Forgive me if I punctuate every conversation for the next few days with, “You get green beans and a salad with that. Enjoy!”
I said it for more than seven hours straight last night at our fair at The Church of the Archangels in Stamford.
Yes, the ladies there let me near the food (they must not have read Friday’s blog post) and so instead of busing tables, I served the customers. Pastitsio, Moussaka, Chicken. The mid-afternoon lunch push was steady, but manageable, and we managed a nice camaraderie behind the line.
Basil was out at the grill cooking shish kabob and souvlaki. He declared the grill tent a site of high testosterone. Catherine and a friend from the GOYA youth group kept their eye on one of the jewelry booths. And an army of parishioners kept things moving in the kitchen, at the cash register, the vendor booths and everywhere else.
It was good to chat with some of the ladies I only see from a distant pew at church or wave hello to at coffee hour. Many of them have known each other for a lifetime; I’m just the xeno who married in.
Anyway, we gabbed about our kids (served a piece of Moussaka); the latest fashions (carved a piece of Pastitsio out of the tray); how the fair was going (sent someone down the line for Spanikopita); and otherwise got to know each other.
Then all hell broke loose.
The rides, games, face-painting and other attractions the organizing committee gambled on this year did their magic. Suddenly, there was no time for talking, just serving, serving, serving.
For awhile I did nothing but make up the trays with plates and cutlery. As fast as I stacked them up, they were whisked away. Then I swapped with another lady and landed on chicken duty for a bit.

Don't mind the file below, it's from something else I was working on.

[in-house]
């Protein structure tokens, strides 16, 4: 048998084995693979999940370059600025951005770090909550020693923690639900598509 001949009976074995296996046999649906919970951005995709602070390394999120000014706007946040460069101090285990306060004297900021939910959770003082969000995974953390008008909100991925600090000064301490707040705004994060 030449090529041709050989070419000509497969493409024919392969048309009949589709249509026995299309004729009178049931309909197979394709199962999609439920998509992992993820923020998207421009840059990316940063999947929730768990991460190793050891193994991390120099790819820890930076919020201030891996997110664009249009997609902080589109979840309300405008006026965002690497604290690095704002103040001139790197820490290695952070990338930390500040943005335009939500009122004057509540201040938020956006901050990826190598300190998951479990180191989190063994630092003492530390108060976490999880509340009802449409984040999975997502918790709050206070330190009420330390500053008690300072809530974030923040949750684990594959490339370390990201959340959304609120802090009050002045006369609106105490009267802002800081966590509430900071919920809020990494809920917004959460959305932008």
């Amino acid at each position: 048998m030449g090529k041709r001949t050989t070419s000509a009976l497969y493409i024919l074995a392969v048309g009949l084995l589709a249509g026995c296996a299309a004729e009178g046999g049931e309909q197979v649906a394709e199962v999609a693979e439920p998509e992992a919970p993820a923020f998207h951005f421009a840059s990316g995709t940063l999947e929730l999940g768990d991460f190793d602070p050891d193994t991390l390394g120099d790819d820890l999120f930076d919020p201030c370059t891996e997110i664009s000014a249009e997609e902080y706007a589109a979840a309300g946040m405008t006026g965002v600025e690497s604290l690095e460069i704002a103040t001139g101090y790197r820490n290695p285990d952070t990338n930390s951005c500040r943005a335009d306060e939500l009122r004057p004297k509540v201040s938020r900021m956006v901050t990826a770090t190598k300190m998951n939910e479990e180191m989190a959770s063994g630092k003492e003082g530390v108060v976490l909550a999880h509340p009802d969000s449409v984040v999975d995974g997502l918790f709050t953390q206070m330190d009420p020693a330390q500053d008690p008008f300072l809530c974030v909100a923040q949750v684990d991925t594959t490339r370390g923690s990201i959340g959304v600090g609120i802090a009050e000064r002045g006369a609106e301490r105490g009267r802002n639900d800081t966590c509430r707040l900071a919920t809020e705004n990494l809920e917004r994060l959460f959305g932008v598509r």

A peek around the corner revealed a line of families, couples, friends and teenagers out the door that lasted for more than 90 minutes. We ran out of lamb and wound down to just one tray of Pastitsio. Our voices became hoarse from explaining the menu over the sounds of the bouzouki-playing band. Our backs and feet began to ache.
Catherine and the other kids were pressed into service collecting and washing trays to keep up with demand.
A school friend of Catherine’s, dropped off to have some fun, is owed a special shout-out: Julia didn’t ride the rides, play games or sit with us to eat. She, too, collected and washed trays (now THAT is friendship).
(I want to briefly run off track here just a moment to send a special thank-you to the fellow who replied to the kids’ question about whether he was done with his tray by telling them to “F off.” You, sir, are a class act.)
How wonderful to see the church in its role as community touchpoint. Many of the folks who stopped in last night were not members of our church (I spied several Jazzercise friends and a food writer I used to cross paths with when I was a journalist!) Some had never been by our fair before.
A few were stalwarts who planned their night carefully — they knew just what they wanted because they wait for the fair each year. Others were new to Greek cuisine and, after hearing our explanations for various dishes, inevitably chose Chicken and Potatoes — or even just potatoes, especially if it was for the kids.
No matter. I heard no complaints about the food and everyone except the sourpuss referenced above seemed to be having a great time.
We get to do it all again this afternoon (my back has already demanded different footwear for today’s outing).
And, imagine, all three Vaneches spent the day having a great, if exhausting, time helping others. We went several hours without touching a computer keyboard or phone screen … and we didn’t die! (In case you’re wondering, yes, this was engineered by me as a parenting moment; I hope Catherine remembers how good it felt to do and not watch for a few hours.)
About 9:30, I finally took a break to eat the most amazing piece of Spanikopita, an act that took me back to those Tarry Lodge days of eating a post-shift pizza at midnight.
I did not have green beans and a salad with it.
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